‘Uncensored’ debate features three speeches and no dissenting voices

A handout photo made available by the Hungarian Prime Minister's Press Office shows Hungarian Prime Minister Viktor Orban (L) receives Francois-Xavier Bellamy (R), head of the French Republican Party MEPs in the Carmelite Monastery in Budapest, Hungary, 07 July 2020. In the center Katalin Novak, Vice President of Fidesz and State Secretary for Family and Youth Affairs is seen. Bellamy chaired the EUROPE UNCENSORED online conference on 08 July, at which Serbian President Aleksandar Vucic and Janez Jansa, prime minister of Slovenia participated. [EPA-EFE/Benko Vivien Cher]

Leaders of Hungary, Serbia and Slovenia spoke of the threat of regional conflicts and the need to reestablish the power-balance in Europe in the wake of Brexit and COVID-19 crisis during an online conference on Wednesday (8 July).

The debate — described as being “without useless political correctness, without taboos, completely uncensored” by the organiser, Foundation for Civic Hungary think thank president Zoltán Balog — was moderated by François-Xavier Bellamy, a philosophy teacher from Versailles who became an MEP with the conservative European People’s Party (EPP).

François-Xavier Bellamy, a quirky lead candidate for the French right

François-Xavier Bellamy, a philosophy teacher from Versailles, does not believe in European democracy but wants to advance the idea of Europe by working on culture and education. Bellamy believes Europe’s roots are Christian, but not exclusively. EURACTIV France reports.

Serbia’s conservative President Aleksandar Vučić, reelected in a landslide victory last month, warned of increasing regional tensions.

As relations between Pristina and Belgrade remain sour, both Kosovo and Serbia have been facing mounting pressure from the West to reopen negotiations, after a series of diplomatic tit-for-tats.

French President Emmanuel Macron and German Chancellor Angela Merkel will host together with the EU a video summit between Serbia and Kosovo on Friday (10 July).

France, Germany seek to unfreeze stalled Kosovo-Serbia talks

French President Emmanuel Macron and German Chancellor Angela Merkel will host together with the EU a video summit on Friday (10 July) between Serbia and Kosovo aimed at easing tensions between the Balkan rivals.

Vučić expressed his support for further European defence integration, saying that “in the future, Serbia, will be very ready to be supportive and to be a part of a bigger united European military strength than it used to be, than it is.”

Serbia, which was bombed by NATO in 1999 in an air campaign launched to halt Belgrade’s crackdown on Kosovo, has vowed to remain ‘neutral’ and not to join the transatlantic alliance.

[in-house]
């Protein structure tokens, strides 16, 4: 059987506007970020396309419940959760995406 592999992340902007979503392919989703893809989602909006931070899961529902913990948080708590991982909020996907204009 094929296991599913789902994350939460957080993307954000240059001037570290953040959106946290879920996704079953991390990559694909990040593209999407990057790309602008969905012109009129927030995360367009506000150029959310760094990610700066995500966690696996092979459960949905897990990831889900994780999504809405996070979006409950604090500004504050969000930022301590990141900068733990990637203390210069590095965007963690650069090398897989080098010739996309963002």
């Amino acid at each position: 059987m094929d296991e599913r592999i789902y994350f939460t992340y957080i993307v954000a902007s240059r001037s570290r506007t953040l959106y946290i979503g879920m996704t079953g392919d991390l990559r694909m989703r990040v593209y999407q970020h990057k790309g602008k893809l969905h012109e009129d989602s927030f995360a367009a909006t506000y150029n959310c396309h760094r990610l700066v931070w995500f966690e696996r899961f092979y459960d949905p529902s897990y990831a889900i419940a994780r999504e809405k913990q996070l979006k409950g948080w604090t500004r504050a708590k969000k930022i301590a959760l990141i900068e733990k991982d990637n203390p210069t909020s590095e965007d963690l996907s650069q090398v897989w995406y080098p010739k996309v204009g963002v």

“I think that Europe has to understand what happened after Brexit, that it’s not only us that need Europe but also that Europe needs at least some of us from the Western Balkans,” Vučić added. Six Western Balkan countries hope to join the EU, with Serbia and Montenegro already in membership talks and Albania and North Macedonia due to open them soon.

Brexit was high on the agenda for Slovenia’s conservative, anti-immigration prime minister, Janez Janša, who said that “Brexit is a strategic catastrophe.”

“European Union is many things and one condition for its existence is balance of power. Brexit has significantly changed this balance and a new one is needed.”

The veteran prime minister, who had been a prominent opponent of communism in the 1980s and then led the Slovenian government from 2004 to 2008 and from 2012 to 2013, identified “cultural marxism” as the biggest ideological threat for the EU.

“To create a new world, you need to dismantle the nation, family, private property, private schools and religion, and this is going on now. This is cultural marxism and this massive offensive is going on through mass media, universities, cultural industry, multinational institutions some and political parties.”

Janez Jansa, admirer of Viktor Orban, to be nominated PM of Slovenia

The centre-right Slovenian Democratic Party (SDS), led by former prime minister Janez  Janša, late on Tuesday (25 February) agreed on a future government coalition with three other parties, the four parties said.

Hungary’s Prime Minister Viktor Orbán also pointed to a shift in the power balance in Europe with the departure of the UK.

“Whatever difficulties arise, everyone expects Germany to save the integration. Seventy-five years ago, Germany was bombed back to the middle ages, and now they are again the only big country that can save the European countries, which are having dreadful economic difficulties at this moment.”

Orbán said that instead of telling the EU’s international partners, including China, Russia, Turkey, Israel and the US, “how to run their own country… the West should not force its views on Eastern countries.”

“We need to learn to tolerate our differences again and we, central Europeans, should not want to tell the Westerners how they should run their country.”

“So if we are ready to accept these differences, even in terms of the vision for the future, we can manage to live together and we can keep together the Union as a whole,” Orbán added.

Slovenian PM calls for mandatory coronavirus app, against Commission advice

Coronavirus contact tracing applications should be made mandatory as a means of helping the European Union transition out of the public health crisis and open up its borders, Slovenian Prime Minister Janez Janša said on Wednesday (8 July).

[Edited by Zoran Radosavljevic]

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